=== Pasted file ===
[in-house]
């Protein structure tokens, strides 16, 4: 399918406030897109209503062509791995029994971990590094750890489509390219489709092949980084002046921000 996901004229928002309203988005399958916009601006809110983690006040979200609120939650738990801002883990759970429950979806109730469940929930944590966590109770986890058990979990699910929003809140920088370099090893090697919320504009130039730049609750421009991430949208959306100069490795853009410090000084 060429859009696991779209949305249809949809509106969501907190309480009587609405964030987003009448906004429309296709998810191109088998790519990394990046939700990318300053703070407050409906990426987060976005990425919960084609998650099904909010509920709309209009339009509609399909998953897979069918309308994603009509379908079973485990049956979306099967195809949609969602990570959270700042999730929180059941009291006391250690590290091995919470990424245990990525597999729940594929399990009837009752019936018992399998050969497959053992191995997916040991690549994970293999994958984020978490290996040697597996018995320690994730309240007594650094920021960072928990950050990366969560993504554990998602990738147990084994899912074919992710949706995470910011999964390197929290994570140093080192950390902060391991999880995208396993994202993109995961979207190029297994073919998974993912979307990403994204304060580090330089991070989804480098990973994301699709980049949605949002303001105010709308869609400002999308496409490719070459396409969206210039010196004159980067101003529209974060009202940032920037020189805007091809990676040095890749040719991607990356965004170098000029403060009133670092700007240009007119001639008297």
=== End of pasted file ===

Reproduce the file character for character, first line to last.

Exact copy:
[in-house]
């Protein structure tokens, strides 16, 4: 399918406030897109209503062509791995029994971990590094750890489509390219489709092949980084002046921000 996901004229928002309203988005399958916009601006809110983690006040979200609120939650738990801002883990759970429950979806109730469940929930944590966590109770986890058990979990699910929003809140920088370099090893090697919320504009130039730049609750421009991430949208959306100069490795853009410090000084 060429859009696991779209949305249809949809509106969501907190309480009587609405964030987003009448906004429309296709998810191109088998790519990394990046939700990318300053703070407050409906990426987060976005990425919960084609998650099904909010509920709309209009339009509609399909998953897979069918309308994603009509379908079973485990049956979306099967195809949609969602990570959270700042999730929180059941009291006391250690590290091995919470990424245990990525597999729940594929399990009837009752019936018992399998050969497959053992191995997916040991690549994970293999994958984020978490290996040697597996018995320690994730309240007594650094920021960072928990950050990366969560993504554990998602990738147990084994899912074919992710949706995470910011999964390197929290994570140093080192950390902060391991999880995208396993994202993109995961979207190029297994073919998974993912979307990403994204304060580090330089991070989804480098990973994301699709980049949605949002303001105010709308869609400002999308496409490719070459396409969206210039010196004159980067101003529209974060009202940032920037020189805007091809990676040095890749040719991607990356965004170098000029403060009133670092700007240009007119001639008297």